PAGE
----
It´s been in the eighties for over a week. It feels like the Bay Area. I´ve been sleeping well and have not turned the air-conditioner on for a while.
I just finished reading an article in the NYT sports section. It says the owner of the Red Sox wants to change the name of the street outside Fenway Park. It´s called Yawkey Way.
The owner thinks Yawkey was a racist for being the last owner to hire black players. I don´t know if you would agree with the owner.
I don´t. If the owner was honest, he would say he is asking the City of Boston to change the name so he doesn´t lose customers as the country becomes less white.
What a statement that would be. Conservatives would appreciate the honesty. Liberals would hate the honesty. I don´t know what the uneducated non-white people would think. Maybe they would say they wish the motives were pure, but they would probably shrug and say they are glad the name was changed.
Maybe they don´t give a shit. It´s the educated non-white people who claim racism about everything.
There is a controversy over removing Confederate statues in Southern parks and other public places. If the movement succeeds, where will it end? Statues of George Washington and Thomas Jefferson would be removed. Teddy Roosevelt´s statue would be removed. So would FDR´s. Jackson Street would be renamed. Sutter Street would be renamed.
There was a letter-to-the-editor that said what is being overlooked in the debate about Confederate statues is the names of two forts – Fort Hood and Fort Bragg. The author says both forts are named after Confederate generals. He says renaming these forts is imperative, much more important than removing monuments.
I don know if General Hood or General Bragg were talented generals. If they were then don´t change the names. If they weren´t, then why keep the name of a lousy general?
The writer of the letter said that since the generals were fighting for slavery, their names should be removed. But what if they had great courage and inspired their soldiers and were trusted by their president? They could inspire black, brown, and yellow soldiers to have high standards of bravery and patriotism for their country like those two generals did for theirs. In fact, it is showing confidence as a nation and as a branch of the government to name two forts after noble enemies. How is that for diversity and tolerance?
It amazes me that so many educated white people jump on the racism bandwagon. They don´t see, or won´t admit, that the more white people admit guilt, the more demands will be made of them and the more they will be hated.
It´s easy for non-white people to claim racism and protest against racism. The universities support them. The major media supports them. It´s a lot easier to say fuck you today than in 1960. Maybe that is a reason King didn´t say it. It wasn´t socially acceptable. It is a lot easier to blame other people for your problems than in 1960.
There´s a billboard at one of the bus shelters. It shows a black college graduate in his cap and gown with his son with him. The sign says schools not prisons.
What horseshit. Most black guys don´t care about school. Universities would love to have more black male students. Dad said he stopped voting for school bonds because the schools got worse and worse as they received more and more money.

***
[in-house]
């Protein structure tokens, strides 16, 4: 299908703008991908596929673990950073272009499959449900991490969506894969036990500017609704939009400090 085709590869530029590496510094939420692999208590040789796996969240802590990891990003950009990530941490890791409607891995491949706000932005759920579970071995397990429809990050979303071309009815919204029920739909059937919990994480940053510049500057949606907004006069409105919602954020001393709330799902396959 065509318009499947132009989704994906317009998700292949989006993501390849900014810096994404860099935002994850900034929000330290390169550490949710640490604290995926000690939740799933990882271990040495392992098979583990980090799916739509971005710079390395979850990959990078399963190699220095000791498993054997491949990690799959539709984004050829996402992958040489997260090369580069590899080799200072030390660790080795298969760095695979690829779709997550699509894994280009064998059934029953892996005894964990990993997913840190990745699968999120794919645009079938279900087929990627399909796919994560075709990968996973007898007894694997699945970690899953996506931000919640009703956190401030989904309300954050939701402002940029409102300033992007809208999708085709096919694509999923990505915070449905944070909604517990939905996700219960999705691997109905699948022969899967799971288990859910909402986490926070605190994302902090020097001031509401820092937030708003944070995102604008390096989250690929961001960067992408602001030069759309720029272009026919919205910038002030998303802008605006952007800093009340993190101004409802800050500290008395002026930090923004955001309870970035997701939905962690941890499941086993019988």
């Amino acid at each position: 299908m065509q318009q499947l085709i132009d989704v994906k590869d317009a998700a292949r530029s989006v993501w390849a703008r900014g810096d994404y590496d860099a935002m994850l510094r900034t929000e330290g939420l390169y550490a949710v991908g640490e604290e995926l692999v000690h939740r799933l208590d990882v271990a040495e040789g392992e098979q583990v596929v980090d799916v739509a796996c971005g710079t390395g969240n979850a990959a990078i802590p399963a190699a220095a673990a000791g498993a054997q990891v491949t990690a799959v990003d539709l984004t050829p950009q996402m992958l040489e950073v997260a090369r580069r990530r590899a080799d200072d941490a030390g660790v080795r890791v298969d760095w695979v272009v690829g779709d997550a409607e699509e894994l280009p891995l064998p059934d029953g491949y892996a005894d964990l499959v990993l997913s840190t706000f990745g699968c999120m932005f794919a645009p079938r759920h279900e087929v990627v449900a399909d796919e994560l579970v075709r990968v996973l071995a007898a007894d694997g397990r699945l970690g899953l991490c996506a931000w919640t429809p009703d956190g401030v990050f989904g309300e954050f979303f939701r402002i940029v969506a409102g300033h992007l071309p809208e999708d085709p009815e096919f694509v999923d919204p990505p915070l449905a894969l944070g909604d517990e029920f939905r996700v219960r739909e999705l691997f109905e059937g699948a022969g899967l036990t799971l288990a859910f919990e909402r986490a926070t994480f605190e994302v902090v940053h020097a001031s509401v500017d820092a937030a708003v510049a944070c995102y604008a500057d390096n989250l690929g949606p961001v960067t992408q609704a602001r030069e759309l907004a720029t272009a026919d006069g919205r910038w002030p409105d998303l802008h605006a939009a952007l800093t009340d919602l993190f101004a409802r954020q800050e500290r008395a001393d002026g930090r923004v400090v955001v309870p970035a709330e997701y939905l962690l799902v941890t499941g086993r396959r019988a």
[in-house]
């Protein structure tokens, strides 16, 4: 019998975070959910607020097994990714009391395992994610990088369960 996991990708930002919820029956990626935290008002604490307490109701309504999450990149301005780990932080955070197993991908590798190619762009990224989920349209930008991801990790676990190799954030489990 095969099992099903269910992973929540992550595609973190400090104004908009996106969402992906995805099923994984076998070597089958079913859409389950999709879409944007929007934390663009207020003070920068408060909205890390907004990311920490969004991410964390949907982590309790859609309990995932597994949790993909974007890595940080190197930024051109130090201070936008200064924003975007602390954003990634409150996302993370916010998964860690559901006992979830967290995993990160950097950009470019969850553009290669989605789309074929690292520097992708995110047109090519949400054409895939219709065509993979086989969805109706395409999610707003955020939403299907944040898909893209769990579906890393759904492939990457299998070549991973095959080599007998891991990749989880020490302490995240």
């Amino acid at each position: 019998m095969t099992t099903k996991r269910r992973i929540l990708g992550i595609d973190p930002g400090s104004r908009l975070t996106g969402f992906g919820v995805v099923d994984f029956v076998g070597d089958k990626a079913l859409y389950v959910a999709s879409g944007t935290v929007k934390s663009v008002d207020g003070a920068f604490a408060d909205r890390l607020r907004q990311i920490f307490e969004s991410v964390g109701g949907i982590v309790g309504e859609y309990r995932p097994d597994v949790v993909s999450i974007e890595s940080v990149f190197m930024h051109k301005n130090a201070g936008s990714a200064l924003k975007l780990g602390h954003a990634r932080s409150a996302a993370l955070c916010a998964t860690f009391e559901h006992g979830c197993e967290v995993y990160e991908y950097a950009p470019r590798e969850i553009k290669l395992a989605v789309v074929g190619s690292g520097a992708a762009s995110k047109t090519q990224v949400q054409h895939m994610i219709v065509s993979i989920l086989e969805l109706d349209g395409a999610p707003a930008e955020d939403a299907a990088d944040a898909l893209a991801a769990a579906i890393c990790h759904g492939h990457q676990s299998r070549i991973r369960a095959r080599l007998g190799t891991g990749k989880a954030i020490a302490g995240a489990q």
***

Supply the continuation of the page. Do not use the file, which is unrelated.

Remember when you were in college? The black activists weren´t there to get PHD´s and become diplomats to African countries. They were there to cause trouble. That friend of Sis II´s was hounded by the black activists to join the BSU but she refused.
Back to the South. The other day I came across a baseball anthology. One of the chapters was about announcers. The writer said that most of the great announcers grew up in the South. The reason is that storytelling between pitches is what makes announcers great. Announcers from the South grew up sitting on the front porch where everybody told stories. I remember when you said America´s greatest fiction writers are from the South – Melville, Faulkner, O´Connor.
It´s funny. I stopped following baseball a long time ago. You always followed it.
One of the major changes I noticed is how big the arms of the players are. When the Yankees were great around 1999, I was astounded when I saw a photograph of their huge arms being raised after a home run. I said to the guys I worked with – ¨Willie Mays didn´t have arms like that.¨
Remember that night you and dad came to see me play and I had all those passed balls? I was embarrassed. You were disgusted. Dad didn´t say anything.
I never saw you play. I remember how dejected you were when you were cut in the last round at college. I remember the green sweatshirt you wore to practice. I kept it a long time.
When I played Pony League the coach liked my drive. You remember him. He knew I loved being a catcher.
He also coached Babe Ruth. Once he invited me to catch at one of their practice games. Wow. The pitcher was fast, but he always hit my target. It was scary, but it was easier than catching the pitchers at my level.
Another time the coach said there was a Babe Ruth game at Balboa Park. Why don´t I go see the best catcher and best pitcher working together?
I could not believe how good they were. The catcher was so much more talented, powerful, and confident than I was that I wasn´t envious. I just accepted it and realized I wasn´t going anywhere.
That catcher never wanted to go anywhere. He stopped playing baseball before his senior year. He wanted to spend his non-school time being a salesman.
I love you Jim.
Is there a Polo Grounds up there?
Copyright © 2021 by David Vaszko